We generally pay a bit of attention to the booze in our hand but what about everything else in the glass? Delaney Mes thinks it's time to focus on the often overlooked aspects of a mixed drink
Gin and the good stuff
Premium mixers have really come into their own in the last few years. Artisan tonic brands have left supermarket stuff for dust in terms of sugar level, quality and, of course, taste. It’s great news for drinkers, and now with brands such as Quina Fina, East Imperial or Fever Tree doing different takes on tonic water, you can play around with your favourites. Gin has 12 botanicals and you can play up different ones with garnishes, which can heighten flavour. Try a thick slice of cucumber, or orange peel, a sprig of rosemary, a few juniper berries, lavender and lemon, or a few strawberries and mint.
With three-quarters of your drink as the mixer, it’s important to think about what it is and where it’s come from. Gin and juice is a classic drink, but what about gin and fresh apple with mint? Many people have juicers in their cupboard, and a bag of apples is the perfect place to pack more punch into your beverage. Fresh watermelon is a summer fruit you may not have thought to juice either – but it’s great in a daiquiri, or with bourbon, or vodka. If you don’t have a juicer, just blend and strain.
Cup of tea, love?
Tea is no longer just in the realm of your morning break, served with milk. Herbal infusions are an untapped playground when it comes to mixing your drinks. There are a few ways to get tea in your cocktails. Cold brew is an easy method: place the tea bags of your choice into a jug or jar of cold water, and leave to infuse overnight in the fridge. Add fresh herbs if you want extra flavour. Another option is to make a potent brew of hot tea and then let it cool and use it in drinks. Try this with chai, or with black tea which you can then sweeten and use instead of sugar syrup. Loose leaf herbal tea makes a great garnish. A simple mixer to go with gin or vodka is cold chamomile tea, fresh lemon and a little honey.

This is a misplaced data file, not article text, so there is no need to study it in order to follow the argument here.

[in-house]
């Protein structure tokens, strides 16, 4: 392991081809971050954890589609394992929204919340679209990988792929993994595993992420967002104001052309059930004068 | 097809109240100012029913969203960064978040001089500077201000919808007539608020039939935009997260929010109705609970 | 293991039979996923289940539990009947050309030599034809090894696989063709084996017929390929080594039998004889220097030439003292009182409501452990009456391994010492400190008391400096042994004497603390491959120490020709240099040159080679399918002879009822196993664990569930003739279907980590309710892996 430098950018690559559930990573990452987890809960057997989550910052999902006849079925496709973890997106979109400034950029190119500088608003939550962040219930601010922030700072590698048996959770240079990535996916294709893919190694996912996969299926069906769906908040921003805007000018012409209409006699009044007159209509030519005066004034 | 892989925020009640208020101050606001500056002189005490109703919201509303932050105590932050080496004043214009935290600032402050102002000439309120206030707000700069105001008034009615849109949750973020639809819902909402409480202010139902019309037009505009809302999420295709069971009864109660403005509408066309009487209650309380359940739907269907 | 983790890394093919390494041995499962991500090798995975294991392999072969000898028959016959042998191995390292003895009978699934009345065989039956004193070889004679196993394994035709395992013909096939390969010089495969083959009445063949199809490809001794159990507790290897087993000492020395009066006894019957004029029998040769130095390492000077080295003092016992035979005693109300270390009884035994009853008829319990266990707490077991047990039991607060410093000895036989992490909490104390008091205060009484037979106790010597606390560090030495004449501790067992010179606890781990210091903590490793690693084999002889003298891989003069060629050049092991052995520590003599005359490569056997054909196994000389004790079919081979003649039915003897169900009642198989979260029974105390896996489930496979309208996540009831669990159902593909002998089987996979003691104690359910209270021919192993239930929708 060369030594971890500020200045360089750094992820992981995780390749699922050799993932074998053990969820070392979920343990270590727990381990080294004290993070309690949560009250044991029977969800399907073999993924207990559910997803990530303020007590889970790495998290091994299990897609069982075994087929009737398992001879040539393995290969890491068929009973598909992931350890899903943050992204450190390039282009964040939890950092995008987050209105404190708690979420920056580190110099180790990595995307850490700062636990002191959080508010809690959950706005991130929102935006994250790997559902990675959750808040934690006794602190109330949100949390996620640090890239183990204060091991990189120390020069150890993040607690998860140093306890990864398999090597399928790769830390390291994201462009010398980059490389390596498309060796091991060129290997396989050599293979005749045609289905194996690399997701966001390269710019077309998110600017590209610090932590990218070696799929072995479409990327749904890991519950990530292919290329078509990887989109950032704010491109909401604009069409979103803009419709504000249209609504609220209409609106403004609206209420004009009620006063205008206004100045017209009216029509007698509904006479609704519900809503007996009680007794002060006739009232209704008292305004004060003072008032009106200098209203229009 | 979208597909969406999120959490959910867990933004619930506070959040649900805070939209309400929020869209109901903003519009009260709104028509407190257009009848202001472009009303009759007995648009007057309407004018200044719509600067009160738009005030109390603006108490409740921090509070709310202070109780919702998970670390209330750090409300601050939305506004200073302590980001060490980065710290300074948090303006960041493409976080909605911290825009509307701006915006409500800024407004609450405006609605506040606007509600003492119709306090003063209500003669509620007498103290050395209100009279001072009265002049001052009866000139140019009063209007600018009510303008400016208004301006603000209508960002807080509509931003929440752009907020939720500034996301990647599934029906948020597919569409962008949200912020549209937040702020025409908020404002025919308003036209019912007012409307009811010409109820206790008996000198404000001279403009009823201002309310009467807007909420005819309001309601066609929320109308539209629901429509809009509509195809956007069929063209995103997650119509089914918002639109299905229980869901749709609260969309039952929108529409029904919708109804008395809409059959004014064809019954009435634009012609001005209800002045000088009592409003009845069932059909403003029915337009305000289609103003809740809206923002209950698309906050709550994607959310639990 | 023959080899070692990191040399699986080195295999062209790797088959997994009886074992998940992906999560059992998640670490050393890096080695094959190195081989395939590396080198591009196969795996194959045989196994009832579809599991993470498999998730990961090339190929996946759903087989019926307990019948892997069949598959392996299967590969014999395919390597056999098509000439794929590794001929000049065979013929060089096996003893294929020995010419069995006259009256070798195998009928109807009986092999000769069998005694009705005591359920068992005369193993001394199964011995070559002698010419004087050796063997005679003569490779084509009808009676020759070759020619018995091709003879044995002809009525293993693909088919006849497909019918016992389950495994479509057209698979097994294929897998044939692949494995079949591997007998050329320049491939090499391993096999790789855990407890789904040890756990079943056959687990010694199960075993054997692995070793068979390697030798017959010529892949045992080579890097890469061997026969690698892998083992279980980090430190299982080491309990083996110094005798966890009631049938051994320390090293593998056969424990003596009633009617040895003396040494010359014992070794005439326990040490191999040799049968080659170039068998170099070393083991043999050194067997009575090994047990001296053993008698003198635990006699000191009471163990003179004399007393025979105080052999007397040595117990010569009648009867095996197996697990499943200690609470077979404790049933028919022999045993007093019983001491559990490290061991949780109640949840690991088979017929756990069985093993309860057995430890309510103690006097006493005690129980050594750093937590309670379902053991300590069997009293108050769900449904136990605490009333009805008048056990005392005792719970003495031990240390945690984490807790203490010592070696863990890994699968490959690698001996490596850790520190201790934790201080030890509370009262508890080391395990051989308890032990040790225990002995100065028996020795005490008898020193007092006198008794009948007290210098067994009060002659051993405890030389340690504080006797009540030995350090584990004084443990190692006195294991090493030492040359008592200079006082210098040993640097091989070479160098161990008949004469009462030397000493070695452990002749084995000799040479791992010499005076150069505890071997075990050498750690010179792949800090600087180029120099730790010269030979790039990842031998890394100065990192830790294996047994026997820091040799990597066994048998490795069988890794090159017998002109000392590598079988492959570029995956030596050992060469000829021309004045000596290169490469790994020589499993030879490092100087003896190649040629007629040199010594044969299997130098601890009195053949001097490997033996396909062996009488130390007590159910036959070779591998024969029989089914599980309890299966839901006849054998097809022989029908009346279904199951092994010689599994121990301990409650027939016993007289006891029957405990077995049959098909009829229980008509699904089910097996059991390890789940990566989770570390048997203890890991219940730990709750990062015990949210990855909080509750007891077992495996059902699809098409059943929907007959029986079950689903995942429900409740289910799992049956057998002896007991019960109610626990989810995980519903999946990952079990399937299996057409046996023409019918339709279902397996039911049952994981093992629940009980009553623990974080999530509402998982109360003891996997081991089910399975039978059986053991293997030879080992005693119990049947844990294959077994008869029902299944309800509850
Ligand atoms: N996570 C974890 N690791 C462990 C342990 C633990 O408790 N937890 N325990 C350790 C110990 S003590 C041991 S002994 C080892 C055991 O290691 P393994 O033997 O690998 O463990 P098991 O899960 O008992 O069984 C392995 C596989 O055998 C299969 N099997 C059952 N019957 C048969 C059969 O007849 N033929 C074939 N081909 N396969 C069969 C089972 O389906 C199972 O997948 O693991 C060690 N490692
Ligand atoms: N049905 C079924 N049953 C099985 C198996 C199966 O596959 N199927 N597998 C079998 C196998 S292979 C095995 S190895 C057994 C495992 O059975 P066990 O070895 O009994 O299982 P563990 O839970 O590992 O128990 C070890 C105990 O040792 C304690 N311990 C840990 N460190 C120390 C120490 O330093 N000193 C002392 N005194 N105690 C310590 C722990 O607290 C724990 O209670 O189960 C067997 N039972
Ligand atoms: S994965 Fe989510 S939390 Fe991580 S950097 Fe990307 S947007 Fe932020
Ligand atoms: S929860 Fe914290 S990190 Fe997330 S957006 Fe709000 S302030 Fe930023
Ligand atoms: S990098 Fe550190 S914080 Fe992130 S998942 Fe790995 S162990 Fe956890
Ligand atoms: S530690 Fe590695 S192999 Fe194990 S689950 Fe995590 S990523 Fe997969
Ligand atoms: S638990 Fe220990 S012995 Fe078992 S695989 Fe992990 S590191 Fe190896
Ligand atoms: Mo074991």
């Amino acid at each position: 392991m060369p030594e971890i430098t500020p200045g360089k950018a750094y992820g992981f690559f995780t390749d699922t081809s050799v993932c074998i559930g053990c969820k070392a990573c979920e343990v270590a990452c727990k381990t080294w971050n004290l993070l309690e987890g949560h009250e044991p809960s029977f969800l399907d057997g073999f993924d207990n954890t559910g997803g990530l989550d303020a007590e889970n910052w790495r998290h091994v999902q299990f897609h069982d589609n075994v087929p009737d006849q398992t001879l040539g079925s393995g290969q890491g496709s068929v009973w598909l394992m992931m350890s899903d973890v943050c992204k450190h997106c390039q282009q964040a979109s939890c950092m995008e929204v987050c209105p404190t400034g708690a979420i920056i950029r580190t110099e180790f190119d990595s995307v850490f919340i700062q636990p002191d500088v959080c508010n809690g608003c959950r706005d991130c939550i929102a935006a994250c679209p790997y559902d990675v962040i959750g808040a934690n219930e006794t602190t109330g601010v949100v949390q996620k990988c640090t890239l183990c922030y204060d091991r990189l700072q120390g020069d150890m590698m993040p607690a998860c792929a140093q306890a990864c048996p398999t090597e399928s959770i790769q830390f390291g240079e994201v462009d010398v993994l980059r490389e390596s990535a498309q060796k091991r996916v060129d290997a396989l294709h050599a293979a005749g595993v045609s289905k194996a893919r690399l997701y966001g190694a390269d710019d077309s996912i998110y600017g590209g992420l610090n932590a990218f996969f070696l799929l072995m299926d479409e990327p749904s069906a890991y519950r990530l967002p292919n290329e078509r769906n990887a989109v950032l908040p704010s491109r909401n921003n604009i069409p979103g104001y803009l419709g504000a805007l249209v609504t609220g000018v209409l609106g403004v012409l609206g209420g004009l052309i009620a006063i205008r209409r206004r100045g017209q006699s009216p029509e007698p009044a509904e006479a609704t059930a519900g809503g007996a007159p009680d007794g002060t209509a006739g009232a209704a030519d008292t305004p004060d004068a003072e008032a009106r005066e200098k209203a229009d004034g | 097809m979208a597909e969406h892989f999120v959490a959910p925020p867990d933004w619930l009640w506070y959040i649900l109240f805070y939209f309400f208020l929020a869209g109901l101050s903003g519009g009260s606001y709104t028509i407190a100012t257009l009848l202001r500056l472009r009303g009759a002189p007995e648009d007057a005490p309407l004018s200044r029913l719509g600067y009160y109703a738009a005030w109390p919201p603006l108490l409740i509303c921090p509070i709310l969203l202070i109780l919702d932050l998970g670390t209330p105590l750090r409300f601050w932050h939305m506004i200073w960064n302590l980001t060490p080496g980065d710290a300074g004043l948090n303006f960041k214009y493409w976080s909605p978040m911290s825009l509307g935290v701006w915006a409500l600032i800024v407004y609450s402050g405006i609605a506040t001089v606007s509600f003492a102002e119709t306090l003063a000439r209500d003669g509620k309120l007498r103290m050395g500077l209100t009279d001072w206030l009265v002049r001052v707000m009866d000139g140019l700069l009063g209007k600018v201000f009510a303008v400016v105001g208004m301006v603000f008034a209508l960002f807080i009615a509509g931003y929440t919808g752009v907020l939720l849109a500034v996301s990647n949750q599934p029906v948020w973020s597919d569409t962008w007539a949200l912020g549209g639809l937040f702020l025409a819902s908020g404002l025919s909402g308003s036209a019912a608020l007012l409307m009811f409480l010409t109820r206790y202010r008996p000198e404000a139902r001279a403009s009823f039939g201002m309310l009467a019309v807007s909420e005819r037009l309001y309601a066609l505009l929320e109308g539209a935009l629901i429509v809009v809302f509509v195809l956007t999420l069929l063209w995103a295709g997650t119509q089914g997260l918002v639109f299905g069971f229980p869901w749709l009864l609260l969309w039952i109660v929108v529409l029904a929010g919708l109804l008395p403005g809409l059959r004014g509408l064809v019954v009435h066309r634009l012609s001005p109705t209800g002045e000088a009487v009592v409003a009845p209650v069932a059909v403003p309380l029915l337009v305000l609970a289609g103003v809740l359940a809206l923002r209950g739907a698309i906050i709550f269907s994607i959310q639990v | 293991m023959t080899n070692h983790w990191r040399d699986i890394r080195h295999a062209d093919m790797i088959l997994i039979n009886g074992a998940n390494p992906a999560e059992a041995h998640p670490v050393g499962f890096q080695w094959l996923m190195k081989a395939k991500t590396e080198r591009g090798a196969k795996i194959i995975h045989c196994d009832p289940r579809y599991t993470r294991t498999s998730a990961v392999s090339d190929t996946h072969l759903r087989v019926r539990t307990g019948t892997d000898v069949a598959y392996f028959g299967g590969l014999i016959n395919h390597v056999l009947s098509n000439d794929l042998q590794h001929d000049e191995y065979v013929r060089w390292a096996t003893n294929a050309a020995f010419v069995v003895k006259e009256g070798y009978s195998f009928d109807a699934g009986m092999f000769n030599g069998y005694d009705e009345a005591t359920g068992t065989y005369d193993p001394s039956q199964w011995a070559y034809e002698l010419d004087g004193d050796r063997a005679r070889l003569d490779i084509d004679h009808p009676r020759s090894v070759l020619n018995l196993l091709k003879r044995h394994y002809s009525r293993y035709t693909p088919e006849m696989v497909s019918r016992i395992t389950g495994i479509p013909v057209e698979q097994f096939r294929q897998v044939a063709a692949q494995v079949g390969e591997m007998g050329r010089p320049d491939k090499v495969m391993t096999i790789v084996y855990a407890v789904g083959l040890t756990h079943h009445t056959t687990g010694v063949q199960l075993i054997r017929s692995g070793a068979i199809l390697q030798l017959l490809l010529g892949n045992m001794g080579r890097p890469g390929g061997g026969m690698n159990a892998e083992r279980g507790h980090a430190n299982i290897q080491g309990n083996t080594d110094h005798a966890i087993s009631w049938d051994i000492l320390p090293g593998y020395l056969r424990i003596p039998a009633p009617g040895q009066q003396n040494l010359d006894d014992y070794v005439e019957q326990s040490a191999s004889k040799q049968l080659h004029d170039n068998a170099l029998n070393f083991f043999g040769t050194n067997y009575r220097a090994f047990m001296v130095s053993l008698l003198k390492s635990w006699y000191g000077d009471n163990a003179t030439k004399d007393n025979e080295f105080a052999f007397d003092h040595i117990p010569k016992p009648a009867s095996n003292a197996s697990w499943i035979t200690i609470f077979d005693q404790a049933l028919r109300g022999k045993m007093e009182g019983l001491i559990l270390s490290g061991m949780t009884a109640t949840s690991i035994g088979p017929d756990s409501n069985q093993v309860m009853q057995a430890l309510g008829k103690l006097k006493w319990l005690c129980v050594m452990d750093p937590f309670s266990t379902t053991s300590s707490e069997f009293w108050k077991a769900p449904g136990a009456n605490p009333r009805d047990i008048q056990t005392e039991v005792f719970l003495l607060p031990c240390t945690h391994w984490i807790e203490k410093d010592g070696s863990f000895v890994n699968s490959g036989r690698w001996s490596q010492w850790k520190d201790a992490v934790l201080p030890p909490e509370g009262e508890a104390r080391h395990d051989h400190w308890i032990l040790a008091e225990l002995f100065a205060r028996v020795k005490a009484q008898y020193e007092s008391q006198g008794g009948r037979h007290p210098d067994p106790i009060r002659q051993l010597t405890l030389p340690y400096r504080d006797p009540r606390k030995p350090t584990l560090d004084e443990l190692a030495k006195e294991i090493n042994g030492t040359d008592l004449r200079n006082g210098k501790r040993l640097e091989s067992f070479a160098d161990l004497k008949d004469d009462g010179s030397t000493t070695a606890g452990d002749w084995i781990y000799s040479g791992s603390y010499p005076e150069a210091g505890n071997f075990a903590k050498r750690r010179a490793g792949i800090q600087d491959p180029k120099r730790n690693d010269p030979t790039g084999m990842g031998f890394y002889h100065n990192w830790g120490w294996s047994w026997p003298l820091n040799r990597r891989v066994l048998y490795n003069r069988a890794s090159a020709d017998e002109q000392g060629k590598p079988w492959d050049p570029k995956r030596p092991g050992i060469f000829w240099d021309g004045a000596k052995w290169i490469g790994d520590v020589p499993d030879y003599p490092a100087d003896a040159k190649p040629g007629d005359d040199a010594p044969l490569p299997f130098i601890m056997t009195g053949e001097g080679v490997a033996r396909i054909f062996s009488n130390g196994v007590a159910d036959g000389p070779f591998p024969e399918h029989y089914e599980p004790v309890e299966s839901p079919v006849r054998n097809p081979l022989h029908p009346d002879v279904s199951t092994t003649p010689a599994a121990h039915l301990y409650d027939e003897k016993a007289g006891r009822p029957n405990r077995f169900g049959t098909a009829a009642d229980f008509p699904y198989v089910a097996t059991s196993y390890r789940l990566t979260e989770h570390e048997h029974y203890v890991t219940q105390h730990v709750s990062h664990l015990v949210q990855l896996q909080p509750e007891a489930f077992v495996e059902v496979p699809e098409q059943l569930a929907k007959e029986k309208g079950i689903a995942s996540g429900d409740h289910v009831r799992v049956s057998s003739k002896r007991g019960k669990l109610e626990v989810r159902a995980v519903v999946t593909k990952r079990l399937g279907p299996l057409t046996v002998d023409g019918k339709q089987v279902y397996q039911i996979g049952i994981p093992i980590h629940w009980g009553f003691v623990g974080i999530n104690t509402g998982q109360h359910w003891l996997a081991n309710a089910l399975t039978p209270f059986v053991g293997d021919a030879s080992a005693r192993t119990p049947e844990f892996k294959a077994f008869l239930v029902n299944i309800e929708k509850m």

It’s all in the garnish
A well thought out garnish can turn a simple drink into something beautiful and is nearly guaranteed to wow your friends. The garden is a great place to start with a bit of foraging, especially a herb garden. Edible flowers (that you don’t have to eat but look great) are often easily found: try nasturtiums, pansy petals, cornflowers, and calendula. Even more satisfying is if you grow them from seed – simply grab some potting mix and get planting. Freeze-dried fruit is increasingly available in stores and a well-placed piece of mandarin or raspberry can add a totally different flavour dimension: and look impressive. Fresh fruit is limited only by your imagination too – if there are notes of orange in your liqueur, don’t be afraid to add a large slice of orange zest curling over the glass for a bit of wow factor.
Soda syrup fun
Artisan soda syrups make a great base for drinks, especially as many people are now sparkling their own water at home. Elderflower cordial is great with white spirits and a fresh herb of your choice. Making your own syrups is a lot of fun, too: have a look for recipes such as a pear and rosemary syrup or a rhubarb and ginger one. Syrups add a twist to classic cocktails: try adding rosemary or thyme to sugar syrup in a Tom Collins, or fresh ginger and plum to sugar syrup in a whisky sour. It’s a great way to keep with the seasons.
Ice ice baby
Ice is another area that is sometimes overlooked but can be an amazing addition. Ice spheres are the new cubes and cheap moulds are available at discount department stores. Also large slabs are great: simply freeze some water in a small plastic container and hack it with a small sharp knife once it’s set to get large shards. These are especially striking when sticking out the top of a short glass. Adding herbs or flowers or a few berries to your ice cubes also look very cool once they’re set, especially with a pop of colour.
A few twists can lift your drink and impress your guests. Although if you don’t have guests, there is something incredibly satisfying in making something beautiful just for yourself. Experiment with flavour, play around with colour, and most of all enjoy yourself!